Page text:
Great September Gale of 1815
|Category 4 hurricane (SSHWS)|
|Formed||before September 22, 1815|
|Dissipated||September 24, 1815|
|Highest winds||1-minute sustained:
135 mph (215 km/h)
|Lowest pressure||≤ 947 mbar (hPa); 27.96 inHg
|Damage||$12.5 million (2005 USD)|
|Areas affected||New England|
|Part of the 1815 Atlantic hurricane season|
The Great September Gale of 1815 (the word "hurricane" was not yet current in American English at the time) is one of five "major hurricanes" (Category 3 on the Saffir-Simpson Hurricane Scale) to strike New England since 1635. At the time it struck, the Great September Gale was the first hurricane to strike New England in 180 years.
The storm struck Long Island on September 23, 1815, probably coming ashore near Center Moriches (Ludlum). On the south shore of Long Island it broke through the barrier beach and created the inlet that still isolates Long Beach, which had previously been an eastward extension of The Rockaways. Then in New England it came ashore at Saybrook, Connecticut. The storm delivered an 11-foot (3.4 m) storm surge that funneled up Narragansett Bay where it destroyed some 500 houses and 35 ships and flooded Providence, Rhode Island, where a line on the Old Market Building marked the storm surge that was unexampled in the city until the New England Hurricane of 1938, which brought a 17.6-foot (5.4 m) storm surge. There is still a worn plaque on the Rhode Island Hospital Trust building (built in 1917), along with a newer plaque showing the higher 1938 hurricane water level. At Matunuck, Rhode Island, sediment studies have identified the overwash fan of sediments in Succotash Marsh, where the 1815 hurricane storm surge overtopped the barrier beach.
In Dorchester, Massachusetts, just south of Boston, local historian William Dana Orcutt wrote in the late 19th century of the hurricane's impact: "In 1815 there was a great gale which destroyed the arch of the bridge over the Neponset River. This arch was erected over the bridge at the dividing line of the towns [Dorchester and Milton] in 1798." Dorchester's First Parish Meeting House was too badly damaged to repair.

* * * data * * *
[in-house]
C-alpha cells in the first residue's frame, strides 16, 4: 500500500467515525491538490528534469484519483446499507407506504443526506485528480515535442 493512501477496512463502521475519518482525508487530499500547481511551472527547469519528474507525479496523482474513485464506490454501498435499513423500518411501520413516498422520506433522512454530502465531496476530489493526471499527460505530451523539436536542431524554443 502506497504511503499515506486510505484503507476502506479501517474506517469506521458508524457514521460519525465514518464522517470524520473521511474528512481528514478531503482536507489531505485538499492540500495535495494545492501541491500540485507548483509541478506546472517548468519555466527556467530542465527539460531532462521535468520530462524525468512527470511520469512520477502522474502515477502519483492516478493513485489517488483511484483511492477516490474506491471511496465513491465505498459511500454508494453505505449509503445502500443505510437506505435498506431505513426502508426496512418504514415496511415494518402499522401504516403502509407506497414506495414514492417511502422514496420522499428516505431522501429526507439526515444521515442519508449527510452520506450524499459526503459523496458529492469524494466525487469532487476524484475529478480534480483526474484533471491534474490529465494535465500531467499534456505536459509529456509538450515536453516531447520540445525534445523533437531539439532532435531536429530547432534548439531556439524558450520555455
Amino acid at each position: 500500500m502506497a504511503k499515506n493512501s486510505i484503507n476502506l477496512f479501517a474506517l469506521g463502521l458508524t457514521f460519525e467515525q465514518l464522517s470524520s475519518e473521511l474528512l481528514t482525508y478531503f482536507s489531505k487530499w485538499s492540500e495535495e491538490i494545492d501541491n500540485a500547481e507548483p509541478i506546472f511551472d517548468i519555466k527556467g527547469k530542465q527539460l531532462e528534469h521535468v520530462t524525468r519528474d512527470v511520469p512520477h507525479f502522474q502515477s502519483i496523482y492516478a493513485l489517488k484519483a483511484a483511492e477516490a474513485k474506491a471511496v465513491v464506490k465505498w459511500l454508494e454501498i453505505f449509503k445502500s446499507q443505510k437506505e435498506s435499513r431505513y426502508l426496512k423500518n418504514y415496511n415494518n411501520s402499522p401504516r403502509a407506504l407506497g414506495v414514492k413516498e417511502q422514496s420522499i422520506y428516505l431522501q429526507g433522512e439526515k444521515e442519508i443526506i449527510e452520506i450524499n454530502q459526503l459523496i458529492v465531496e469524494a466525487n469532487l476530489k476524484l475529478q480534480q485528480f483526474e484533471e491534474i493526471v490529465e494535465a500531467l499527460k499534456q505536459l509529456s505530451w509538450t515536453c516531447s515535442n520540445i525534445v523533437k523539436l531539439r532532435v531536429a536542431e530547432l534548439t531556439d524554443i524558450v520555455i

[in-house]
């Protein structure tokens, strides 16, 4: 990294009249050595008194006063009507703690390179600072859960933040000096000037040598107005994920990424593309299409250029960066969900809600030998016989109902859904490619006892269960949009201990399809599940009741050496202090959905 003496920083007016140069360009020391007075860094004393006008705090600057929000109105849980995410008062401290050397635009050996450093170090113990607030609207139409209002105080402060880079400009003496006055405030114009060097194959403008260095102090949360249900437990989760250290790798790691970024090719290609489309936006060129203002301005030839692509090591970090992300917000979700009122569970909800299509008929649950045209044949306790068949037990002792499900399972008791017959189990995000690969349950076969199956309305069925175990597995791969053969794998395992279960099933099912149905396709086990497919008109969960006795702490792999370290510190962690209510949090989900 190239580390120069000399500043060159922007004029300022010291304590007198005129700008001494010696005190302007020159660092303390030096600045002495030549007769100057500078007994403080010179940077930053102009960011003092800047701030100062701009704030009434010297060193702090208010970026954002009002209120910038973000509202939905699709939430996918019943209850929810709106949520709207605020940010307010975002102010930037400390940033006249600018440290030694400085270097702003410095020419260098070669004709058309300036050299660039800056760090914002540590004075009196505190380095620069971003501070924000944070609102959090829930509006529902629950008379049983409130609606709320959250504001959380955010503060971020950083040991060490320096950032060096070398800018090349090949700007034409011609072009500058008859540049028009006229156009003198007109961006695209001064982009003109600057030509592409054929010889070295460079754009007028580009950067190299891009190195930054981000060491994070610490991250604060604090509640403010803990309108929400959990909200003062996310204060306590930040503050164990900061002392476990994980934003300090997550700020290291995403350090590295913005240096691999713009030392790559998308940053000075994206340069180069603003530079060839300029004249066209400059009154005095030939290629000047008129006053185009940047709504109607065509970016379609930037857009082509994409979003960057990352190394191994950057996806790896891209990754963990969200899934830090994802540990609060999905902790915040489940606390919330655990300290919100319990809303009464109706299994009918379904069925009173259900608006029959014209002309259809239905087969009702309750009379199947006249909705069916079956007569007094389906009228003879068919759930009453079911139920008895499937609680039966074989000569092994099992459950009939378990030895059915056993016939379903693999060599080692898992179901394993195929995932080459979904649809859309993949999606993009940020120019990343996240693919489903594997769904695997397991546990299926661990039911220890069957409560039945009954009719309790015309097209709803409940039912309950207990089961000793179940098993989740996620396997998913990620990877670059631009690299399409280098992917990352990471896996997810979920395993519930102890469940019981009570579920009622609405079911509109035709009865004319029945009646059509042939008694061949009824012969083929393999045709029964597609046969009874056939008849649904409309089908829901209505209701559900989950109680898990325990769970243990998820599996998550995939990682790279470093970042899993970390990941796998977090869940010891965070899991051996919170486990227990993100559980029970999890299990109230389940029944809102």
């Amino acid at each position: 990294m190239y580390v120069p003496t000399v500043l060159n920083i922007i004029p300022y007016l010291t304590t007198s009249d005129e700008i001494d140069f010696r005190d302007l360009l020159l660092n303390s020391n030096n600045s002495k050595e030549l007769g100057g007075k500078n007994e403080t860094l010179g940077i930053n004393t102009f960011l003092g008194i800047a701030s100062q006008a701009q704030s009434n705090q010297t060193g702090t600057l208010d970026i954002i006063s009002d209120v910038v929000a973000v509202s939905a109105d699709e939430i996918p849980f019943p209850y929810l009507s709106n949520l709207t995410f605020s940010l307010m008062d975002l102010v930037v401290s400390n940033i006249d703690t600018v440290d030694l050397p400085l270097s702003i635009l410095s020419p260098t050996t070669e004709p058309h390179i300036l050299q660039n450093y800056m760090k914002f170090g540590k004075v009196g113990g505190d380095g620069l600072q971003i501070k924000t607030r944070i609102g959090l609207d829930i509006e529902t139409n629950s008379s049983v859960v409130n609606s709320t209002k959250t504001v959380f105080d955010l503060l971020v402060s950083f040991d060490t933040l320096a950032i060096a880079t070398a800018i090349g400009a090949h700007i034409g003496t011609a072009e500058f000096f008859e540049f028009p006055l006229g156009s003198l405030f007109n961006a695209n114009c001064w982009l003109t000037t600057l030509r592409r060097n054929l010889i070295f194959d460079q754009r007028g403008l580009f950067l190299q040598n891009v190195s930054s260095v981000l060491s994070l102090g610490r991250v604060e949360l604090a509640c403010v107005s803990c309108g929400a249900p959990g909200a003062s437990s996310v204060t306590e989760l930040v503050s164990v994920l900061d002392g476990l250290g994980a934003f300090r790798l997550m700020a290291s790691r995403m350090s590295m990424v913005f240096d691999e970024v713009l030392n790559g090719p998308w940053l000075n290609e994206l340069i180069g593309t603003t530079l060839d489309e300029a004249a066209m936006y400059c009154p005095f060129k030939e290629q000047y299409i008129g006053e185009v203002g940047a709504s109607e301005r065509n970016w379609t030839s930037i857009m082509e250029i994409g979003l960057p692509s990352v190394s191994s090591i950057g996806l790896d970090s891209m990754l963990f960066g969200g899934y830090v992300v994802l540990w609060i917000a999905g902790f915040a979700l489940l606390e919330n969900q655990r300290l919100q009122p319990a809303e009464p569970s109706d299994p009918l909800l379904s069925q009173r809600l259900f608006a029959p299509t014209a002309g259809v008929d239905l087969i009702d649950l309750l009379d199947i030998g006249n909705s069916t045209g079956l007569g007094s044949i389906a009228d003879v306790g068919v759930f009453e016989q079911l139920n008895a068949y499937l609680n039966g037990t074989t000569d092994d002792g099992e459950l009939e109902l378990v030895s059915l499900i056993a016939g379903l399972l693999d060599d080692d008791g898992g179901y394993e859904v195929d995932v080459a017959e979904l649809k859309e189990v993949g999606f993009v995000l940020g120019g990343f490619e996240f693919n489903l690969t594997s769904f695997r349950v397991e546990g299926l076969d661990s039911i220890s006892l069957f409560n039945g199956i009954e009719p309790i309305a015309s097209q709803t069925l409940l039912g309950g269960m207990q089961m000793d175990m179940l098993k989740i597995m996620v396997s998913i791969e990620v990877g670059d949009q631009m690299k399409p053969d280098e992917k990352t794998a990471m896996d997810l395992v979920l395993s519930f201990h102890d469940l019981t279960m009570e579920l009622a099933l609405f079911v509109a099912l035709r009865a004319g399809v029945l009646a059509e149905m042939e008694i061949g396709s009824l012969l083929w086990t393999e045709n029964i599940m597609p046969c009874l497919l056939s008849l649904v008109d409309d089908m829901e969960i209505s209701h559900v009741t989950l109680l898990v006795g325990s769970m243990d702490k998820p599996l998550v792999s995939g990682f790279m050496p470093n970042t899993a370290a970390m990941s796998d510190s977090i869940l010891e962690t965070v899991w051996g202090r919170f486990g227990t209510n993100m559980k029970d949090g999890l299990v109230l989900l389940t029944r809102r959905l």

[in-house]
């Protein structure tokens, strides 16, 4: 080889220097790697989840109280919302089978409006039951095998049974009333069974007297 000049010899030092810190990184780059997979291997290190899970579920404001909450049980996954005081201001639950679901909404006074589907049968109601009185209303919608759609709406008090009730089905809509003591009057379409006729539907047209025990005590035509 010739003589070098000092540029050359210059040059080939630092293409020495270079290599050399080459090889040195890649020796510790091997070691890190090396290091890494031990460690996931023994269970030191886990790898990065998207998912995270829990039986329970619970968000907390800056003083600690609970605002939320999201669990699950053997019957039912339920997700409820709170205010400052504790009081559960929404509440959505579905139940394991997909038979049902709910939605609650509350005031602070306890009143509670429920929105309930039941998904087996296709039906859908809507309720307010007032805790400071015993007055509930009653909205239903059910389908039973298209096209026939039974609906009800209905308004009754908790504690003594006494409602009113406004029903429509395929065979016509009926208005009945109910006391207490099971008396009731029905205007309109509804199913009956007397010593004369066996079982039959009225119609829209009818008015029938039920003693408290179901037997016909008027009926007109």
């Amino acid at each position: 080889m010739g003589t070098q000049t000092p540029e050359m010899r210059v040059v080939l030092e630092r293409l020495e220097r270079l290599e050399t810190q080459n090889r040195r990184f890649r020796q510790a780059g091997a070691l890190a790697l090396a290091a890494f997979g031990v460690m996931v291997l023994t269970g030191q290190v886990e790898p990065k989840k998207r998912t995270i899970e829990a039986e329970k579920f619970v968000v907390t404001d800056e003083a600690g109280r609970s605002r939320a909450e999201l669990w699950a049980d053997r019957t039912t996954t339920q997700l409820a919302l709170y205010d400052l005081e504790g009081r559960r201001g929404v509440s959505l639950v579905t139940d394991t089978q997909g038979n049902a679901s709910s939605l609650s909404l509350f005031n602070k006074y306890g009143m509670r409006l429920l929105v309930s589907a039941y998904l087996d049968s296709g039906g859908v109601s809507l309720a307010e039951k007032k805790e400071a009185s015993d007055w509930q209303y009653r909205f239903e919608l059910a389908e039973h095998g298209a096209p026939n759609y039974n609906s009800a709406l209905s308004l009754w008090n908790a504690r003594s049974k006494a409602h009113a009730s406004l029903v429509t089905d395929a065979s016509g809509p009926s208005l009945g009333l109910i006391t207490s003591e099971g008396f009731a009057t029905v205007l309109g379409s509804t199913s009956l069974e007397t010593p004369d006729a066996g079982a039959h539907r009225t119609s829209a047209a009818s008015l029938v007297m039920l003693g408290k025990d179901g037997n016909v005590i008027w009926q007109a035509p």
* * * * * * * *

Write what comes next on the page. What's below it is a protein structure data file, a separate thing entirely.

In the aftermath of the Great Gale, the concept of a hurricane as a "moving vortex" was presented by John Farrar, Hollis Professor of Mathematics and Natural Philosophy at Harvard University. In an 1819 paper he concluded that the storm "appears to have been a moving vortex and not the rushing forward of a great body of the atmosphere".
- List of tropical cyclones
- List of Atlantic hurricanes
- List of New England hurricanes
- List of New Jersey hurricanes
- Microsoft Word - MASTER_MASTER Oct 23.doc
- Hughes (1987), referring to the Great Colonial Hurricane of 1635, the 1821 Norfolk and Long Island hurricane, “Hurricane Four” of the 1893 Atlantic hurricane season, and the New England Hurricane of 1938.
- Norcross, Bryan (2006). Hurricane Almanac 2006: The Essential Guide to Storms Past, Present, and Future. Macmillan. p. 34. ISBN 0-312-36297-8.
- Dorchester Reporter, Dorchester MA USA
- Welcome - Homeland Security & Emergency Management, NH DOS
- Donnelly, J. P.; et al. (2001). "700 yr Sedimentary Record of Intense Hurricane Landfalls in Southern New England". GSA Bulletin 113 (6): 714–727. doi:10.1130/0016-7606(2001)113<0714:YSROIH>2.0.CO;2. ISSN 0016-7606.
- Hughes, P. (1987). "Hurricanes haunt our history". Weatherwise 40 (3): 134–140. doi:10.1080/00431672.1987.9933354.
- Ludlum, David M. (1963). Early American Hurricanes, 1492-1870. The History of American Weather. Boston: American Meteorological Society.